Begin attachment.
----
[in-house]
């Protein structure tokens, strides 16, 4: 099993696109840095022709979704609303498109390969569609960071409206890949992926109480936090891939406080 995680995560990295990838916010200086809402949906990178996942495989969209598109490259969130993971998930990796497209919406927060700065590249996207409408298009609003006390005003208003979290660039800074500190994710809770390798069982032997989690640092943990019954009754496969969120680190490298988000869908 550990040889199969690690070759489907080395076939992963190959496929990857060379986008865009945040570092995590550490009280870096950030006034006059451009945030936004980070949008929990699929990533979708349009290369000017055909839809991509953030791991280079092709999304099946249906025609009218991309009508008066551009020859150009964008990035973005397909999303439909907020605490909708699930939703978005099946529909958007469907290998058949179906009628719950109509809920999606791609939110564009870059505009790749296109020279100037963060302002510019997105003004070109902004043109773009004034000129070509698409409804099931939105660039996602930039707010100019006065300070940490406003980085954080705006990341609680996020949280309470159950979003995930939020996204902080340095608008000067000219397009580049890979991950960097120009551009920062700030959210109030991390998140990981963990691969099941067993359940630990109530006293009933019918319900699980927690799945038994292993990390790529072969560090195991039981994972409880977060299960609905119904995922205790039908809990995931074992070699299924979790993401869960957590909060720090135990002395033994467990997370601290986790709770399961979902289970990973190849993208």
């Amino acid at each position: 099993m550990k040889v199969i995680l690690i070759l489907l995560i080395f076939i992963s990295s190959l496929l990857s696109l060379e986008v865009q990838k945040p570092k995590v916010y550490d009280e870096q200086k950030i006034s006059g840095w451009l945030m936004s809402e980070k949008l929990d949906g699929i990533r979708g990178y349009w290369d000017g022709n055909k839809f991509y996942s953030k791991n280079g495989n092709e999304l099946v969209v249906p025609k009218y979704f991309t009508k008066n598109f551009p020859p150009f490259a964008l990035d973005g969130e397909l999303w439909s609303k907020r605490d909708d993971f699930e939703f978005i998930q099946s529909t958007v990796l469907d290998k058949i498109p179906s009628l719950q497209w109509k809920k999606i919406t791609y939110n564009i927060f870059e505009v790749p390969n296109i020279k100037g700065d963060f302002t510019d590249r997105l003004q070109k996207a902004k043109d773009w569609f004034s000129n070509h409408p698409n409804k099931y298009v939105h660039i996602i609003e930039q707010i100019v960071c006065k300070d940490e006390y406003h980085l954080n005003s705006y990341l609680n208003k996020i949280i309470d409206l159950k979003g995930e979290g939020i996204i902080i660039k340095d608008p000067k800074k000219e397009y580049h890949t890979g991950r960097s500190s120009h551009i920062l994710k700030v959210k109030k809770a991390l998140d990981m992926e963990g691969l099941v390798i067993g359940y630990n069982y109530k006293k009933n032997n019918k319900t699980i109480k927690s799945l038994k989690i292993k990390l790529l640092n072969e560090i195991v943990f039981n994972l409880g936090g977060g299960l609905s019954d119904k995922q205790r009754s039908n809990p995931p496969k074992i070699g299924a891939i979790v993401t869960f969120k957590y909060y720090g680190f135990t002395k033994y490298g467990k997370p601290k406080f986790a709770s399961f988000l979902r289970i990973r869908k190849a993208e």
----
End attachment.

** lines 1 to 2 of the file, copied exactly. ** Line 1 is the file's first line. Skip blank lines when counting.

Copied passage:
[in-house]
């Protein structure tokens, strides 16, 4: 099993696109840095022709979704609303498109390969569609960071409206890949992926109480936090891939406080 995680995560990295990838916010200086809402949906990178996942495989969209598109490259969130993971998930990796497209919406927060700065590249996207409408298009609003006390005003208003979290660039800074500190994710809770390798069982032997989690640092943990019954009754496969969120680190490298988000869908 550990040889199969690690070759489907080395076939992963190959496929990857060379986008865009945040570092995590550490009280870096950030006034006059451009945030936004980070949008929990699929990533979708349009290369000017055909839809991509953030791991280079092709999304099946249906025609009218991309009508008066551009020859150009964008990035973005397909999303439909907020605490909708699930939703978005099946529909958007469907290998058949179906009628719950109509809920999606791609939110564009870059505009790749296109020279100037963060302002510019997105003004070109902004043109773009004034000129070509698409409804099931939105660039996602930039707010100019006065300070940490406003980085954080705006990341609680996020949280309470159950979003995930939020996204902080340095608008000067000219397009580049890979991950960097120009551009920062700030959210109030991390998140990981963990691969099941067993359940630990109530006293009933019918319900699980927690799945038994292993990390790529072969560090195991039981994972409880977060299960609905119904995922205790039908809990995931074992070699299924979790993401869960957590909060720090135990002395033994467990997370601290986790709770399961979902289970990973190849993208």